October 27, 2019

Improved Conditional VRNNs for Video Prediction

International Conference on Computer Vision (ICCV)

Predicting future frames for a video sequence is a challenging generative modeling task. Promising approaches include probabilistic latent variable models such as the Variational Auto-Encoder. While VAEs can handle uncertainty and model multiple possible future outcomes, they have a tendency to produce blurry predictions. In this work we argue that this is a sign of underfitting.

By: Lluís Castrejón, Nicolas Ballas, Aaron Courville

October 27, 2019

Video Classification with Channel-Separated Convolutional Networks

International Conference on Computer Vision (ICCV)

This paper studies the effects of different design choices in 3D group convolutional networks for video classification. We empirically demonstrate that the amount of channel interactions plays an important role in the accuracy of 3D group convolutional networks.

By: Du Tran, Heng Wang, Lorenzo Torresani, Matt Feiszli

October 27, 2019

SCSampler: Sampling Salient Clips from Video for Efficient Action Recognition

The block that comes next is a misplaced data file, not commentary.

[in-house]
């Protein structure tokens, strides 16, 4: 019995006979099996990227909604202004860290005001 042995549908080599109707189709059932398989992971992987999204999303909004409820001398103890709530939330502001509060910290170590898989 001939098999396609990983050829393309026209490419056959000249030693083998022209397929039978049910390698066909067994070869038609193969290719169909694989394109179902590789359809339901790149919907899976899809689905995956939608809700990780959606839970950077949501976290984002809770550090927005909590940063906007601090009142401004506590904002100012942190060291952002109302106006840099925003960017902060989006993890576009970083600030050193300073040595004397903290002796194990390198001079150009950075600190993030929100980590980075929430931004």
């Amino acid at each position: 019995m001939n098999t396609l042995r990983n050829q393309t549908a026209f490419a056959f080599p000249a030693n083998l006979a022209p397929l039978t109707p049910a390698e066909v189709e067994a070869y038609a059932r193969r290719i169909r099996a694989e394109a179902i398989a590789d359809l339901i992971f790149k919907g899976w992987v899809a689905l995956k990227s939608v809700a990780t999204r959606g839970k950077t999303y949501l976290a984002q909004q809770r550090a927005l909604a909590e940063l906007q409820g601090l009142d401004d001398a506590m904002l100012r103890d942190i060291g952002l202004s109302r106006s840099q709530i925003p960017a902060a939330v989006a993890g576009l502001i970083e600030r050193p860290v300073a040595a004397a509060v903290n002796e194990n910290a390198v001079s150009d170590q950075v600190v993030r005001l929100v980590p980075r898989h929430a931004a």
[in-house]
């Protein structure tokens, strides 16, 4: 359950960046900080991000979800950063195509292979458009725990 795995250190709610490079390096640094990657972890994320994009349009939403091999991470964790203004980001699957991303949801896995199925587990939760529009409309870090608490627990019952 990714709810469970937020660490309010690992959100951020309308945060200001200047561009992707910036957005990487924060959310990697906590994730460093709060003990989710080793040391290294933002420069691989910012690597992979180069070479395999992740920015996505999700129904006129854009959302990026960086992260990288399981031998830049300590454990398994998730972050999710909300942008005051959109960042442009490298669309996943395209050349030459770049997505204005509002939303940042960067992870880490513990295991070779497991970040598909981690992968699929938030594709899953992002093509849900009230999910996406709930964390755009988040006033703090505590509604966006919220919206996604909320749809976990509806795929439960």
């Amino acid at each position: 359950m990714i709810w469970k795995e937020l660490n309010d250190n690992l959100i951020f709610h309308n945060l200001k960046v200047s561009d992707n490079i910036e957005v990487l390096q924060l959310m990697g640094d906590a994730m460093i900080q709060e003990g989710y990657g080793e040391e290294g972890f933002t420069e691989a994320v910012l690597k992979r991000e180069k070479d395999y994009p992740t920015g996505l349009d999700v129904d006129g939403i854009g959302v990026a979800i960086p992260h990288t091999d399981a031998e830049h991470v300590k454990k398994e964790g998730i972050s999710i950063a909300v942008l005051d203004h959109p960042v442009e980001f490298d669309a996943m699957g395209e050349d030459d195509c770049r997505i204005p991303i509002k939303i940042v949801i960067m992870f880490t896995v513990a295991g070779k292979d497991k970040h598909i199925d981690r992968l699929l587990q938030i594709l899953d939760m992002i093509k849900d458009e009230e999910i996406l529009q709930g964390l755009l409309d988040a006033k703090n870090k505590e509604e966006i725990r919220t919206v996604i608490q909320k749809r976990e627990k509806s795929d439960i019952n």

International Conference on Computer Vision (ICCV)

In this paper we introduce a lightweight “clip-sampling” model that can efficiently identify the most salient temporal clips within a long video. We demonstrate that the computational cost of action recognition on untrimmed videos can be dramatically reduced by invoking recognition only on these most salient clips. Furthermore, we show that this yields significant gains in recognition accuracy compared to analysis of all clips or randomly/uniformly selected clips.

By: Bruno Korbar, Du Tran, Lorenzo Torresani

October 27, 2019

DistInit: Learning Video Representations Without a Single Labeled Video

International Conference on Computer Vision (ICCV)

Video recognition models have progressed significantly over the past few years, evolving from shallow classifiers trained on hand-crafted features to deep spatiotemporal networks. However, labeled video data required to train such models has not been able to keep up with the ever increasing depth and sophistication of these networks. In this work we propose an alternative approach to learning video representations that requires no semantically labeled videos, and instead leverages the years of effort in collecting and labeling large and clean still-image datasets.